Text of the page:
D Is For Disease Prevention Friday, Aug 22 2014 

According to a significant study recently published in the journal, Neurology, older adults severely deficient in vitamin D may be more than twice as likely to develop dementia than those who are not. Participants consisted of a group of 1,658 Americans aged 65 and older in the National Heart Blood and Lung Insittute’s Cardiovascular Health Study.

Alzheimer’s is the 6th leading cause of death in the U.S. Currently there are more than five million Americans living with the disease and this number is expected to soar to more than 13.5 by 2050.

The more deficient in vitamin D, the greater the risk of developing dementia. Still unknown is whether eating foods high in this vitamin or taking supplements can delay or prevent the onset of Alzheimer’s disease and other dementias.

Vitamin D has also been linked to preventing asthma, diabetes, and cancer. My pulmonologist, cardiologist, internist, and family physician have all recommended I take it for various reasons.

Vitamin D may be absorbed from sunshine and supplements. It also is found in eggs and oily fish like salmon and sardines.

©2014, Mary K. Doyle

Fold or Hang? Tuesday, Aug 19 2014 

What is your preference of handling clothes? Do you fold them and stack on shelves or in drawers or do you hang them in the closet?

The choice is often determined by our ratio of closet to shelf space, but if we care about our clothes, some care helps them last longer.

I’m a hanger. I prefer the ease of pulling clothes out of the dryer and hanging them directly on hangers as opposed to folding. I’m not a good folder and have little space for folded clothes, so they get more wrinkled when I do.

Either way, clothes should not be overcrowded. Stuffed drawers or closets will lead to wrinkled clothes. I knew a man who hung his suits precisely two fingers apart on the rods. It was a bit eccentric but showed an appreciation for what he had.

To keep your clothes in their best shape, the all-things-home expert, Martha Stewart, suggests:

  • Hang – lightweight shirts and blouses made of linen, rayon, or cotton.
  • Hang – blouses made from delicate fabrics, such as silk and satin, on padded hangers.
  • Hang – jackets, overcoats, and suit jackets on sturdy hangers.
  • Hang – skirts on skirt hangers.
  • Hang – trousers over sturdy hangers.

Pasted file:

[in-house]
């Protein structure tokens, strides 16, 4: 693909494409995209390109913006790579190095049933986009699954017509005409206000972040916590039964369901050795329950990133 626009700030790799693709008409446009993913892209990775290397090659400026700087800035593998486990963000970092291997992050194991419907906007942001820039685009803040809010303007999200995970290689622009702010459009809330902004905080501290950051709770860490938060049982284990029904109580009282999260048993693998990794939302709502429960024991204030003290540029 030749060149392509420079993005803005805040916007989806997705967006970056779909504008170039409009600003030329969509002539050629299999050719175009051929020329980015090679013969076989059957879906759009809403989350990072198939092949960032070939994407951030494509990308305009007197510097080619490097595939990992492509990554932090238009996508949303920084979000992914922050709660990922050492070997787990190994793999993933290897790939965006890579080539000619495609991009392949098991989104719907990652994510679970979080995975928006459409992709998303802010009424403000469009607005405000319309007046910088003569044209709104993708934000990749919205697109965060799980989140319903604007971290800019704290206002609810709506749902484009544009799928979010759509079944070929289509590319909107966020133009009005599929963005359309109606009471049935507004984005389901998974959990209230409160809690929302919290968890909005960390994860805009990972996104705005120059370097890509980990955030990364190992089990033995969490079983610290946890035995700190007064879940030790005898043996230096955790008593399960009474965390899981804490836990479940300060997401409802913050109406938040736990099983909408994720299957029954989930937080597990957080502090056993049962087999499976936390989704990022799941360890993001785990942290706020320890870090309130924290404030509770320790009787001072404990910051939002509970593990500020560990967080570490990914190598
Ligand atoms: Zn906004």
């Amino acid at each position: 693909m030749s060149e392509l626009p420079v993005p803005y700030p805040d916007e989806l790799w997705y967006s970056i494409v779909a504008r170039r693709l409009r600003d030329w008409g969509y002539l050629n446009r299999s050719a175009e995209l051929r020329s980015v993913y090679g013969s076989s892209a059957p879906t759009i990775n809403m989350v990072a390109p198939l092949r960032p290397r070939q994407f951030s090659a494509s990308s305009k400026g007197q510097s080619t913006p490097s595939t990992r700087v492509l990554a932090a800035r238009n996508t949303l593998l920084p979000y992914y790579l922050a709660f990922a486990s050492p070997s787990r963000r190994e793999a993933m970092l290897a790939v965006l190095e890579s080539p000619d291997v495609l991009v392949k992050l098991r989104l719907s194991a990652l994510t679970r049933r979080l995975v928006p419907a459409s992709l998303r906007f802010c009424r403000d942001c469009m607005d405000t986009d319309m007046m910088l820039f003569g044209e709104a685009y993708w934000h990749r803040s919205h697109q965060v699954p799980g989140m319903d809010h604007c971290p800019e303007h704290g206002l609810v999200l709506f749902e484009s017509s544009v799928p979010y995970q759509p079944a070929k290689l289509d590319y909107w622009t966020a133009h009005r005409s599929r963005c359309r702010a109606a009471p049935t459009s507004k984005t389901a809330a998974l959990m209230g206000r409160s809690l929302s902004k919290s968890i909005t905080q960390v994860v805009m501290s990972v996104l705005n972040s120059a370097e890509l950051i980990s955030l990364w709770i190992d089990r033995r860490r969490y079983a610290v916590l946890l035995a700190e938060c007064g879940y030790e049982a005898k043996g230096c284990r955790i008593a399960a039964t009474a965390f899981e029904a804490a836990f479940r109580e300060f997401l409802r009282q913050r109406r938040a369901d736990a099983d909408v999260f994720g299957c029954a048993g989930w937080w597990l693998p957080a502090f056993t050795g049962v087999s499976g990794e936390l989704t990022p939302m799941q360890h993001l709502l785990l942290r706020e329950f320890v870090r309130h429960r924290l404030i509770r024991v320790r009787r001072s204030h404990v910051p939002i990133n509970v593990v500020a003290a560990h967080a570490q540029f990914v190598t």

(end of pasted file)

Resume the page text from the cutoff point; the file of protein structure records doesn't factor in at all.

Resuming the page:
• Hang or Fold – pants made of thicker fabrics, such as jeans and corduroys.
  • Hang or Fold – heavy sweaters. (If hung, fold over hangers.)
  • Fold – lightweight sweaters.
  • Fold – evening dresses, especially if they are beaded or made from heavy fabrics,  so that their shapes are not distorted.

©2014, Mary K. Doyle

Pack a Basket Friday, Aug 15 2014 

Some of the most romantic paintings visible at the Art Institute of Chicago depict picnic scenes without any wind, rain, humidity, or insects to interfere with a perfect day.

From the time I was a child until only about five years ago, my very large extended family gathered for an annual picnic. Around 50 relatives—aunts and uncles, first, second, and third cousins, parents and siblings—gathered to share food, games, and stories. It was all love and fun until the water toss. Then we became a family divided with every man for himself.

The word “picnic” (pique-nique) was seen for the first time in print in the 1692 edition of Tony Willis, Orignines de la Langue Francaise. The word was used to describe a group of people who brought their own wine to a restaurant. It signified everyone contributing toward a meal.

Picnicking became popular after the French Revolution when royal parks were once again opened to the public. From then on, throughout the centuries people have enjoyed a day outdoors and a humble meal brought in a towel or nestled in a basket.

Today’s picnic basket usually consists of a cooler, which is much safer alternative to keeping foods fresh. A few other food-safety precautions include: taking only the amount of food you think you will use, separating raw and cooked foods, keeping cold foods cold and hot foods hot, carrying extra water and disposable wipes for clean-ups, and disposing leftovers at the end of the picnic. It isn’t likely the remains will be uncontaminated or bug-free.

The food and activities set the tone of the day. Enjoy a simple meal of peanut butter and jelly or one as sophisticated as caviar and toast points. Fish, toss a Frisbee or ball, play croquet, or lay on the grass and relax to your favorite music.

Don’t let the season pass without packing a lunch and setting out for a park or beach. Shared with friends, family, or a special someone, these are the things that memories are made of.

©2014, Mary K. Doyle

We Are Not For Sale Tuesday, Aug 12 2014